While we are clearly not advocating blowing up things men have built, we are prepared to expose and reveal those religious, self-righteous mindsets which we all need to have blown away, because these mindsets limit us and others and can indeed aid the enemy in his work. "For though we walk (live) in the flesh, we are not carrying on our warfare according to the flesh and using mere human weapons. For the weapons of our warfare are not physical, but they are mighty before God for the overthrow and destruction of strongholds, we refute arguments and theories and reasonings and every proud and lofty thing that sets itself up against the knowledge of God; and we lead every thought and purpose away captive into the obedience of Christ".
That is not easy and can be a real battle. It requires us to let go of our opinions, mindsets and traditions and to stop trying to be God in our own lives, and in the lives of others. Even the people in the days when Jesus was on earth were told to stop their own do-ing and instead allow Him to produce the Bread of Life in their lives: "Stop toiling and doing and producing for the food that perishes and decomposes, but strive and work and produce rather for the food which endures unto life eternal; the Son of Man will GIVE you that, for God the Father has authorized and certified Him and put His seal of endorsement upon Him." But the people, like us, still didn't get it. They felt there MUST be something they could do. It is a very hard lesson for us to learn that none of our deeds or works are of any value when initiated and maintained by us: "They then said, What are we to do, that we may be working the works of God? [What are we to do to carry out what God requires?] Jesus replied, This is the work (service) that God asks of you: that you believe in the One Whom He has sent [that you cleave to, trust, rely on, and have faith in His Messenger]." As simple as that sounds, that can be very hard work and a real battleground for us!
We cannot believe and trust and have faith in Him while we are believing, trusting and having faith in ourselves; instead we learn that we desperately need Jesus Himself to produce and be Faith in us and for us. "One great hindrance to faith is lack of need. If God blesses you with need He will bless you with faith, and faith works best in really desperate need... He deals with the impossible cases. The trouble is that when God gives us a chance to exercise faith, you and I so often cast it aside. There is little sense in believing if at the same time you provide yourself with an alternative way out! Faith works most convincingly when there is none." (Watchman Nee, A Table in the Wilderness).
While many of us may see the parallels of
religion with being in bondage, there are other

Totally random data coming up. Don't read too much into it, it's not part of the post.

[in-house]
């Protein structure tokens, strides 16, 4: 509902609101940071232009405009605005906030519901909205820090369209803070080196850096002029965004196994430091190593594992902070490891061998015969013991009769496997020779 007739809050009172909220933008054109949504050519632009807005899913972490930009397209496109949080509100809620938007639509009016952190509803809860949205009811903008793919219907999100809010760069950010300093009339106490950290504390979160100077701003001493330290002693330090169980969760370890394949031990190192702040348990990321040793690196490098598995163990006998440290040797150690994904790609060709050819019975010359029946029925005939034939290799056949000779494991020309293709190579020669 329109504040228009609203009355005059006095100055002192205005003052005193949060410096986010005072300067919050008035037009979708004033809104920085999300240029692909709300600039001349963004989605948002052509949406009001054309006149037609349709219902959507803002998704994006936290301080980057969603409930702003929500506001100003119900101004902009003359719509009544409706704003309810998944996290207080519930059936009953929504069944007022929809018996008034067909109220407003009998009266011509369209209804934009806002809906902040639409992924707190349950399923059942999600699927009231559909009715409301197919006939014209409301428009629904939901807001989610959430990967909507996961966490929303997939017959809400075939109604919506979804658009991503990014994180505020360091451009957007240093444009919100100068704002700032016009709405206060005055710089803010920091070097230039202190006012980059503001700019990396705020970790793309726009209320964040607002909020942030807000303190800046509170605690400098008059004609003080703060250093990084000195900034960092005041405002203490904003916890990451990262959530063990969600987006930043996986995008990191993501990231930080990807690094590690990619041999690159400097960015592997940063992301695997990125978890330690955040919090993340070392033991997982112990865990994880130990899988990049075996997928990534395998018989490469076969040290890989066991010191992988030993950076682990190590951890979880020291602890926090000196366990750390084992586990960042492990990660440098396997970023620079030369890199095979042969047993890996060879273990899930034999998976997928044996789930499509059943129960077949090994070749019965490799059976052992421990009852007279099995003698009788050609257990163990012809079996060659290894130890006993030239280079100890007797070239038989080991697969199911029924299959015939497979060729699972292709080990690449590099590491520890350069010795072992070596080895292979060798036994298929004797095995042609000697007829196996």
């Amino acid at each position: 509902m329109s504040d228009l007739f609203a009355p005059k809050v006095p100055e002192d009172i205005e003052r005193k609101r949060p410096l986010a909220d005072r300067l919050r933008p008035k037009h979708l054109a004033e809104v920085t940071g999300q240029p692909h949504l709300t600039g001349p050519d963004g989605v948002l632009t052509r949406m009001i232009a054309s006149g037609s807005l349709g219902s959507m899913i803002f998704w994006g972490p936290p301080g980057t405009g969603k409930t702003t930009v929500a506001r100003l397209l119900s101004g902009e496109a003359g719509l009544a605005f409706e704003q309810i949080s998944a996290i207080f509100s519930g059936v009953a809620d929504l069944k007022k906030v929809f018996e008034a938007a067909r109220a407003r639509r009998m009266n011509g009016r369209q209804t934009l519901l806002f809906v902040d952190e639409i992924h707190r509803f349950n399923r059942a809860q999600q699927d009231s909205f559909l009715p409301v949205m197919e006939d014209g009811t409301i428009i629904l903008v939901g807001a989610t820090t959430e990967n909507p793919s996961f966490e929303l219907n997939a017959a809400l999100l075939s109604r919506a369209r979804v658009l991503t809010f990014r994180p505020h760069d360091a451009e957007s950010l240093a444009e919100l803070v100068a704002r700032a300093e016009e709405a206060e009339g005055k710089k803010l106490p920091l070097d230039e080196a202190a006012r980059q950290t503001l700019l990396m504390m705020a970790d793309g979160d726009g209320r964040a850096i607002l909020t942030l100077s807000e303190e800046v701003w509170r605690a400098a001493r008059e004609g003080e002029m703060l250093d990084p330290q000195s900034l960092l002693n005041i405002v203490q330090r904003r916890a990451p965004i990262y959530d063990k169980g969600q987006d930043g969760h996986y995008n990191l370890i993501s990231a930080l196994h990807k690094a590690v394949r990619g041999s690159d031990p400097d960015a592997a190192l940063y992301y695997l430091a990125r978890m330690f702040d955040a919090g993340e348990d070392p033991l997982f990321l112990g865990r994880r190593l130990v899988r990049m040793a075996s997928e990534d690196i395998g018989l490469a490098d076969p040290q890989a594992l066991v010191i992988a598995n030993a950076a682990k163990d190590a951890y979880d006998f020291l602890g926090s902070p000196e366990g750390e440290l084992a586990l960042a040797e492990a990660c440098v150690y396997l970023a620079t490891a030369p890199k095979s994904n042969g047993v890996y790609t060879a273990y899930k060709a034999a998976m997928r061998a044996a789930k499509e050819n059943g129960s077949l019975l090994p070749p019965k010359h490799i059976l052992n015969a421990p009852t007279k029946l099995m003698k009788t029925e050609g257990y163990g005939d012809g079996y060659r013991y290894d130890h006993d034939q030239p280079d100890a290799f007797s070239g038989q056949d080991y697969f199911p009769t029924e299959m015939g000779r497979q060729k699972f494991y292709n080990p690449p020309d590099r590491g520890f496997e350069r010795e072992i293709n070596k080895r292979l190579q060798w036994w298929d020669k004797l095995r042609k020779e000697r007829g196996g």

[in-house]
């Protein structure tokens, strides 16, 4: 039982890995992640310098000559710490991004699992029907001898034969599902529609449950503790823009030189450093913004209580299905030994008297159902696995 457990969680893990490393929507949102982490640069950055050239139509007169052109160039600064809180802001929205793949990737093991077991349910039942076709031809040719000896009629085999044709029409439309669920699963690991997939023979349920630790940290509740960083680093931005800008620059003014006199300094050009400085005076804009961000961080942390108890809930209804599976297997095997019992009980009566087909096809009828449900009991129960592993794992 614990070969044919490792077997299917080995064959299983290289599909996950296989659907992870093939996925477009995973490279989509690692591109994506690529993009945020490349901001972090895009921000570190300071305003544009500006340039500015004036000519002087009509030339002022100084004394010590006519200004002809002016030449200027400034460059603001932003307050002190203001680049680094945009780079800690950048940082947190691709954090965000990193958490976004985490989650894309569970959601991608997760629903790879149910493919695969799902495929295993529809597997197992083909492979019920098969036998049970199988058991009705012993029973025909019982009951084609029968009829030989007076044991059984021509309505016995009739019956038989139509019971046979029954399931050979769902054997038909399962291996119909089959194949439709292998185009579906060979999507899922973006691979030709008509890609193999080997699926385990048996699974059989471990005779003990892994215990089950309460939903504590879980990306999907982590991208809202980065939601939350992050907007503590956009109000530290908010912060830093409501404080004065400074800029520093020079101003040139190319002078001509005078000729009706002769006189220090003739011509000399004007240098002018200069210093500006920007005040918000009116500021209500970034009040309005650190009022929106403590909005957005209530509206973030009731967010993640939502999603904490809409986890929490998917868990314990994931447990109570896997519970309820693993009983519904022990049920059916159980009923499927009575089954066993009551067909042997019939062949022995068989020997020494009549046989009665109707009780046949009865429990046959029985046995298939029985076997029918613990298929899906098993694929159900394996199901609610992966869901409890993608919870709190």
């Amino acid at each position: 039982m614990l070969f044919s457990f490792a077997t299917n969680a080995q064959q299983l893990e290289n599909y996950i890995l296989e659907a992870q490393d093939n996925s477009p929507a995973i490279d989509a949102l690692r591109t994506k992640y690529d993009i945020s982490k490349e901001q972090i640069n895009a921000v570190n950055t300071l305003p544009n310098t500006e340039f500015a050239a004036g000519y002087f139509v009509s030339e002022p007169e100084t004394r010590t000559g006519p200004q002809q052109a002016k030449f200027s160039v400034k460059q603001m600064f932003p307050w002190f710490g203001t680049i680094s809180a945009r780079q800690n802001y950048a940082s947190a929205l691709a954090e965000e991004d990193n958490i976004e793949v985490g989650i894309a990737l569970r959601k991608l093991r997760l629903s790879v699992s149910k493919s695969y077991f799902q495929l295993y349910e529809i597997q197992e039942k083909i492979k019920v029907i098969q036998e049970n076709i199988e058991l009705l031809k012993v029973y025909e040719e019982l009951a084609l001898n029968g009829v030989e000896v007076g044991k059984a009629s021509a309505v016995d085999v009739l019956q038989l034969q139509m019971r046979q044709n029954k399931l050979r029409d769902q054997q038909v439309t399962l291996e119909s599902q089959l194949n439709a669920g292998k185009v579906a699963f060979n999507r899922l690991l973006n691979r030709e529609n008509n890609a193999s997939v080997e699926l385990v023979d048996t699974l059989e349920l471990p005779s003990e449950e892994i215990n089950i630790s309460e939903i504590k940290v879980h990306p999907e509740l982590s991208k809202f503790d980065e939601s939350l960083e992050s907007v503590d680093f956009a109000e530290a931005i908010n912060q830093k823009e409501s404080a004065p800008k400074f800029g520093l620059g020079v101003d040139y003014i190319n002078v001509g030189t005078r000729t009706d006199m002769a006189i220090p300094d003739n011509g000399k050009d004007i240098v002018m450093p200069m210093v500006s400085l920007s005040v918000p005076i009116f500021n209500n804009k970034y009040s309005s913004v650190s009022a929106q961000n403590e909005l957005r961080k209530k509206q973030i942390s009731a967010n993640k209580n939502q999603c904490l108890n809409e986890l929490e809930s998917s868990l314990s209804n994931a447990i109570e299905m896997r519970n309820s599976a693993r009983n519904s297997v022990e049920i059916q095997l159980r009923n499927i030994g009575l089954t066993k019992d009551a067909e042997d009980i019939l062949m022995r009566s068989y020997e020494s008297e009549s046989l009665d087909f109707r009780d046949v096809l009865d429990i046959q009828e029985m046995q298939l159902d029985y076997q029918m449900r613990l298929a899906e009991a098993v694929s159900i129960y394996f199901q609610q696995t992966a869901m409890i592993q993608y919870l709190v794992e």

bondages that we may still need freedom from
including self-righteousness and bondage to Self.
Even when we have been freed from religion, our own
laws and opinions can still blind and bind us just
as much as religion because we can very quickly and
easily make a whole new set of laws which we feel we
must fulfil in order to please God.
Our freedom and liberty are very, very precious. They are also very, very costly. True freedom can be quite frightening because we must relinquish control in order to be free. Control makes us feel secure. Rules, regulations and laws make us think we are doing fine when all along, Self is still on the throne of our lives. Simply trusting God can initially make us feel very uncomfortable and insecure because we must truly trust Another...
Escape from the enemy's camp was not encouraged by the British Colonel in the movie. In their welcome speech, the newly arrived POW's were told: "A word to you about escape. There is no barbed wire, no stockade, no watchtower. They are not necessary. We are an island in the jungle. Escape is impossible. You would die." Our enemy often feeds us the exact same lie: that we cannot survive by trusting God alone! "If you no longer follow these rules and do this or that and no longer go here or there, you will not get fed, you will be alone, you will not be protected. Escape is impossible. You would die." And the result of this lie is that many people are limited and bound by fear instead of being released to live by faith in trusting a Father Who is more than able to take care of His own children!
A commentary on the movie states:
Are we slaves, prisoners of war, or soldiers? Slaves work for others because of duty and obligation; they have no choice. Prisoners are in bondage and also have no freedom of choice. Soldiers choose to join an army (usually) and submit to training for battle and ultimately surrender their life for their king and country. They are bound, not by duty, but by love for their country and king. We too are bound by Love; love for our Country Above and for our King and His kingdom! May He give us the Grace and Ability to escape the many things which bind and blind us by opening the eyes of our hearts to see ourselves for what we are, and to see Him as All that He is!
Let us then go forth from all that would prevent us to Him outside the camp, bearing the contempt and abuse and shame with Him. For here we have no permanent city, but we are looking for the one which is to come. Heb. 13:13,14